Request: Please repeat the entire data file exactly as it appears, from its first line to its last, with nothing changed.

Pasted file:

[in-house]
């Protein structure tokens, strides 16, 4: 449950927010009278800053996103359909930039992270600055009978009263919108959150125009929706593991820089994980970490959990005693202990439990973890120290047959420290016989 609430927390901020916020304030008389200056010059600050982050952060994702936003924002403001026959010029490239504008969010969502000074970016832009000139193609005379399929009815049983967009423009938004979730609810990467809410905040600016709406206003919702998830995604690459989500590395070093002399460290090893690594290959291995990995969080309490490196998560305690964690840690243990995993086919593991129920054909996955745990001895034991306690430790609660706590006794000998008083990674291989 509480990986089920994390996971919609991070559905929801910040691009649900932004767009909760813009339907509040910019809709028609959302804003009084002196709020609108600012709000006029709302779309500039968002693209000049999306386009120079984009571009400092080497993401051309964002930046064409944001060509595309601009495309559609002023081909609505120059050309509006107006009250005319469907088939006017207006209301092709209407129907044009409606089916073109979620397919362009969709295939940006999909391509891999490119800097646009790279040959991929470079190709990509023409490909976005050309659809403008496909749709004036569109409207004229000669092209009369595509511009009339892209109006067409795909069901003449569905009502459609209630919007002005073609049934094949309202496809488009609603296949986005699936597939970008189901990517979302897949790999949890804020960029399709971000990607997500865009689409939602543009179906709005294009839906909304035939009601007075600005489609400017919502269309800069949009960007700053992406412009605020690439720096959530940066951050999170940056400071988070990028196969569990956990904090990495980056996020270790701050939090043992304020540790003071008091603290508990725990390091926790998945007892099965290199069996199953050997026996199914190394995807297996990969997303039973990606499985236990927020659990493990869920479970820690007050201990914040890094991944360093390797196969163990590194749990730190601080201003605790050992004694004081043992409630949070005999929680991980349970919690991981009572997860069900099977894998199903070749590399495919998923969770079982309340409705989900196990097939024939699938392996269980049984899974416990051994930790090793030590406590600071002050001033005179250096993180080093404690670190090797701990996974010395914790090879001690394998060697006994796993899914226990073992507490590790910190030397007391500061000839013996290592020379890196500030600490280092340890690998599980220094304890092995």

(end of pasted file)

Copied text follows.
[in-house]
């Protein structure tokens, strides 16, 4: 449950927010009278800053996103359909930039992270600055009978009263919108959150125009929706593991820089994980970490959990005693202990439990973890120290047959420290016989 609430927390901020916020304030008389200056010059600050982050952060994702936003924002403001026959010029490239504008969010969502000074970016832009000139193609005379399929009815049983967009423009938004979730609810990467809410905040600016709406206003919702998830995604690459989500590395070093002399460290090893690594290959291995990995969080309490490196998560305690964690840690243990995993086919593991129920054909996955745990001895034991306690430790609660706590006794000998008083990674291989 509480990986089920994390996971919609991070559905929801910040691009649900932004767009909760813009339907509040910019809709028609959302804003009084002196709020609108600012709000006029709302779309500039968002693209000049999306386009120079984009571009400092080497993401051309964002930046064409944001060509595309601009495309559609002023081909609505120059050309509006107006009250005319469907088939006017207006209301092709209407129907044009409606089916073109979620397919362009969709295939940006999909391509891999490119800097646009790279040959991929470079190709990509023409490909976005050309659809403008496909749709004036569109409207004229000669092209009369595509511009009339892209109006067409795909069901003449569905009502459609209630919007002005073609049934094949309202496809488009609603296949986005699936597939970008189901990517979302897949790999949890804020960029399709971000990607997500865009689409939602543009179906709005294009839906909304035939009601007075600005489609400017919502269309800069949009960007700053992406412009605020690439720096959530940066951050999170940056400071988070990028196969569990956990904090990495980056996020270790701050939090043992304020540790003071008091603290508990725990390091926790998945007892099965290199069996199953050997026996199914190394995807297996990969997303039973990606499985236990927020659990493990869920479970820690007050201990914040890094991944360093390797196969163990590194749990730190601080201003605790050992004694004081043992409630949070005999929680991980349970919690991981009572997860069900099977894998199903070749590399495919998923969770079982309340409705989900196990097939024939699938392996269980049984899974416990051994930790090793030590406590600071002050001033005179250096993180080093404690670190090797701990996974010395914790090879001690394998060697006994796993899914226990073992507490590790910190030397007391500061000839013996290592020379890196500030600490280092340890690998599980220094304890092995």